In this series, I've advocated for K-12 schools to shift from the traditional summers-off school calendar to a year-round one. Consistency, less time spent relearning material, and the implications that year-round schooling has for closing the achievement gap are just a few of my reasons for feeling so strongly that this shift take place. There's another piece to this argument though, and one that deserves a closer look. Along with more evenly splitting up time off, should schools be adding more time to their school days or more total days in the classroom?
July 2014 Archives
In my previous two posts, I've emphasized the need for all American K-12 schools to transition to a year-round school calendar. I've highlighted and debunked the most common arguments against year-round schooling and called for educators to stand behind a push to shift to a more consistent school calendar that maximizes student learning. Perhaps one of the strongest arguments in favor of year-round schooling however is the boost it would give to minority and other traditionally disadvantaged groups.
As we celebrate the fifth anniversary of Obama's Race to the Top competition, many of us are contemplating whether or not it was a success. After much reflection, I decided to write an opinion piece, assessing it on its merits. Toward the end of the piece, I will issue a letter grade (A-F) denoting the result of my evaluation.
In my last post, I talked about the reasons I feel that teachers should get behind the push to support year-round schooling and how more consistent time in the classroom will lead to higher student performance, boosting teacher accountability ratings and accommodating a much more streamlined education process. Today I want to look at the common reasons that people are against switching from a summers-off school calendar to a year-round schooling model.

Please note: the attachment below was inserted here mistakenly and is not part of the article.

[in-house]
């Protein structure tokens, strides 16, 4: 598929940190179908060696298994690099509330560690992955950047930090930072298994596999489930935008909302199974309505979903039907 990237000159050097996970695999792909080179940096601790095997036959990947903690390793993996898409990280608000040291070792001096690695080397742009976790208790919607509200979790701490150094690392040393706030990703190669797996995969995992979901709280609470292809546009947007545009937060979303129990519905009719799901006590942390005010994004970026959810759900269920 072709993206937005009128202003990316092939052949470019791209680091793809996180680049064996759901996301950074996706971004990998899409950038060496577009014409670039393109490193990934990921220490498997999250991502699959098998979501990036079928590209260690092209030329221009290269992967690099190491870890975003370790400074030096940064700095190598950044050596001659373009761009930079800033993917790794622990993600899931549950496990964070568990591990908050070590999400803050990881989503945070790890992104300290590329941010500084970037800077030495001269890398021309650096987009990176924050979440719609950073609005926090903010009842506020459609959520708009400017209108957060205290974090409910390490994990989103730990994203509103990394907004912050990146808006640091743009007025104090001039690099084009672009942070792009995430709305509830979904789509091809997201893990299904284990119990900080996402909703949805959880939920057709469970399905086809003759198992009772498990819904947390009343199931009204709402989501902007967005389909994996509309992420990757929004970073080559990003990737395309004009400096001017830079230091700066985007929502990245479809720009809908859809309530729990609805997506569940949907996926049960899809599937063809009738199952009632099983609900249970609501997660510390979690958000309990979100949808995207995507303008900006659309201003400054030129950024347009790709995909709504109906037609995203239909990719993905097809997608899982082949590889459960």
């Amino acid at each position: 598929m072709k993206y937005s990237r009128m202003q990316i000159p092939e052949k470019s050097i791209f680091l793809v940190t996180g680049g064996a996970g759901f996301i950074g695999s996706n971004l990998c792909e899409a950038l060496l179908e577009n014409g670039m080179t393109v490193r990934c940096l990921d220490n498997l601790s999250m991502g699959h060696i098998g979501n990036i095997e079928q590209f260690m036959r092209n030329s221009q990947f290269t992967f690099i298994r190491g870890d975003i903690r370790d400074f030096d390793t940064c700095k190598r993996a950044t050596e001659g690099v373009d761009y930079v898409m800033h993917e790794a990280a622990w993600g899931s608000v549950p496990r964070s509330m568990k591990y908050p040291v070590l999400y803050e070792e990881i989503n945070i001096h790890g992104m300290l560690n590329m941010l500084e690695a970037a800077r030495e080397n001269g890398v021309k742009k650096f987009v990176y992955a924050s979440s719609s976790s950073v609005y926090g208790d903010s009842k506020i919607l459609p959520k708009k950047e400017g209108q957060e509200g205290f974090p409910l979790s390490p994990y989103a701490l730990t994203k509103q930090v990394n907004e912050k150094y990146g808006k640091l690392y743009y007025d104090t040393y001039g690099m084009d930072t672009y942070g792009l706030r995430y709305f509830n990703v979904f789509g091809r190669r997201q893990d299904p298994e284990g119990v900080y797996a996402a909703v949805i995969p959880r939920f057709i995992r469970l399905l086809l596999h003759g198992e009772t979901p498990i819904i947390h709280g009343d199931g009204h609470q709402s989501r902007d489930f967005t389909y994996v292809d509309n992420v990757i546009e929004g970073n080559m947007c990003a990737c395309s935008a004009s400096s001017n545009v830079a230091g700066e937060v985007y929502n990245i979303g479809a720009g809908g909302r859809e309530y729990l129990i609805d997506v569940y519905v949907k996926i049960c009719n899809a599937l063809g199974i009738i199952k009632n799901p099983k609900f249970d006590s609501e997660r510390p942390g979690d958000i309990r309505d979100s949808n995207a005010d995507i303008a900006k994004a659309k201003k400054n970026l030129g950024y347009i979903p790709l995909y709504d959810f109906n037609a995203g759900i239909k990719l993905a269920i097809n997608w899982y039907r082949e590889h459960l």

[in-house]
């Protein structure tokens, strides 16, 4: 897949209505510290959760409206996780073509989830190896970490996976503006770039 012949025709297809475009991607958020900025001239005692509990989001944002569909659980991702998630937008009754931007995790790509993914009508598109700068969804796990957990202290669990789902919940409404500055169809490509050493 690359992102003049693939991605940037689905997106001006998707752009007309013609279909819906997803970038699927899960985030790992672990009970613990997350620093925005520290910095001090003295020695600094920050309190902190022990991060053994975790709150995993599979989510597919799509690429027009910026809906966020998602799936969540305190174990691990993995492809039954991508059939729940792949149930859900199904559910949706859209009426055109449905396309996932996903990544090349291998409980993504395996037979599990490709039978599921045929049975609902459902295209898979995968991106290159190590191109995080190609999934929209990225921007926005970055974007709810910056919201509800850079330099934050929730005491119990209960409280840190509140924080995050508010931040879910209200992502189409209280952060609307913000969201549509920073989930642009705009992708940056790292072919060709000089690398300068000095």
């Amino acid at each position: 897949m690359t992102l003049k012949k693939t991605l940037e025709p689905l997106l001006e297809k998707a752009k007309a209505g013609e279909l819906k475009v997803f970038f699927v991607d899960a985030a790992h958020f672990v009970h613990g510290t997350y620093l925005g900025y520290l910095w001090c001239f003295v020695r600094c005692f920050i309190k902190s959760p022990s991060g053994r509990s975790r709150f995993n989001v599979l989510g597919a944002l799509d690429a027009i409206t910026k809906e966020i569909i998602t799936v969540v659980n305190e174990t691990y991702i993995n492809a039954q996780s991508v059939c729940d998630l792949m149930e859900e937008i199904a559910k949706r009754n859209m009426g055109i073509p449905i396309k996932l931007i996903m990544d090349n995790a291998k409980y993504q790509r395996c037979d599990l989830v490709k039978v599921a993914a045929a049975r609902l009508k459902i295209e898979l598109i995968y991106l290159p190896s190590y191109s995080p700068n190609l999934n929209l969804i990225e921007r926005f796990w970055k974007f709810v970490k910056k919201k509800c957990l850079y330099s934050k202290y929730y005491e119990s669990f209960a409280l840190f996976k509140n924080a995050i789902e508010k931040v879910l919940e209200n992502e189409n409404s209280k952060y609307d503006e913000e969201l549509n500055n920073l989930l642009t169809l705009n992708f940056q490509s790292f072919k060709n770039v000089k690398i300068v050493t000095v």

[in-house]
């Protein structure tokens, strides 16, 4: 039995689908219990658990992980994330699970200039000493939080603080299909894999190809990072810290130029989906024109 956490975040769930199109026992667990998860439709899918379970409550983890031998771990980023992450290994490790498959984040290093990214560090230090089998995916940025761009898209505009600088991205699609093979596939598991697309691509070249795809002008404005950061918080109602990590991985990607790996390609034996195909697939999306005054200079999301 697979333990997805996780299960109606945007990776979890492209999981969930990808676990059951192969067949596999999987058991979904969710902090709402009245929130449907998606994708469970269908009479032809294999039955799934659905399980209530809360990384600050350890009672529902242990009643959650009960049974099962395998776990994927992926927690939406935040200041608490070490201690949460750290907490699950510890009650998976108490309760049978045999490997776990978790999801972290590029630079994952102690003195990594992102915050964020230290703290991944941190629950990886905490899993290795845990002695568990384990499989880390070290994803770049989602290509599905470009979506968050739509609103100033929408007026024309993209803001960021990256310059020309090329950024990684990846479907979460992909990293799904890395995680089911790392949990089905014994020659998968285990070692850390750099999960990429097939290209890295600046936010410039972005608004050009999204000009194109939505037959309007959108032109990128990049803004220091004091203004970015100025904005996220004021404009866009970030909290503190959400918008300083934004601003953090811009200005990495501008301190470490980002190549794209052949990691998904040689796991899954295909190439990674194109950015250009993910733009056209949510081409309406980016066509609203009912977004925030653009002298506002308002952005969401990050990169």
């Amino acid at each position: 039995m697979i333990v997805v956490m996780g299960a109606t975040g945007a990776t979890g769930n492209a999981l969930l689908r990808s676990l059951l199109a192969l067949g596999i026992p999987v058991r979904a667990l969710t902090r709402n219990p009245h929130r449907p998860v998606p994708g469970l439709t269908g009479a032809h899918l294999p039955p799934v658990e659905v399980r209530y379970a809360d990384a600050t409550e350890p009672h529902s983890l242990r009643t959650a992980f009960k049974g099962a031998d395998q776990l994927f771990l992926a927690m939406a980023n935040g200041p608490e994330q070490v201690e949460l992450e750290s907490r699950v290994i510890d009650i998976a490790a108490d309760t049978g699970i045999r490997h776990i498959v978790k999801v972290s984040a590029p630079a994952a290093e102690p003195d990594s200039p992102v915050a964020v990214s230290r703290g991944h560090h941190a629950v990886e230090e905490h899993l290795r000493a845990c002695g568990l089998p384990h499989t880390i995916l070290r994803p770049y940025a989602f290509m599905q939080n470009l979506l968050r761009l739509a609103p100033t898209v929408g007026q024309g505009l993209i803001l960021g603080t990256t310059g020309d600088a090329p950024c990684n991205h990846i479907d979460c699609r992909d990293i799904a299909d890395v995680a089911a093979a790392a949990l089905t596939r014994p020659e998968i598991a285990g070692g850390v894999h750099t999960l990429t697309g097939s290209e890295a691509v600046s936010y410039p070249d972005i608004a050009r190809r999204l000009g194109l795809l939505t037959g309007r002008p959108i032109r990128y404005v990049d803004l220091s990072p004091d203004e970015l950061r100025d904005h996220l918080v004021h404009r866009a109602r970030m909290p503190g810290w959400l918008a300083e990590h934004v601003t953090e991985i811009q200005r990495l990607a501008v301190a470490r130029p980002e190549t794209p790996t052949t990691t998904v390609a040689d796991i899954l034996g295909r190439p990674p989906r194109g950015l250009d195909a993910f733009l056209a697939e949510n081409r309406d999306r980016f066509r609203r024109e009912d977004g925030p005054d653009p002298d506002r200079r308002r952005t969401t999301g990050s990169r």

When public schools first started popping up in the U.S., they were considered secondary to other hands-on pursuits. Learning to read, write and perform basic arithmetic in classrooms was not equal to or greater than the actual work of building the nation and keeping up family farms.
Last spring, while millions of American students were bubbling in answers to multiple-choice questions on the ubiquitous tests that determine school and teacher ratings, student promotions, graduation, and college admissions, some students were meeting a higher standard. At the Urban Academy, a second chance high school in New York City that is part of the New York Performance Standards Consortium, Gemma Venuti completed the set of research papers that were part of her graduation portfolio — and defended them before a committee of teachers, students, and experts from outside the school.
Think back on your education - all those years sitting in classrooms and diligently taking tests. If I asked you to name the best teacher you had, or to explain why that teacher was so great, could you do it?
From an idealogical perspective, the differences that divide Americans are also what make the nation unique and great. When it comes to education, however, there seems to be a competing theory that differences should be dismissed in favor of finding a standardized way to teach all K-12 students. Time and again when it comes to national policy on education, stringent sets of benchmarks are consistently put in place that are accompanied with funding incentives. The latest example of this one-size-fits-all approach to education policy is Common Core standards and the testing that goes with them.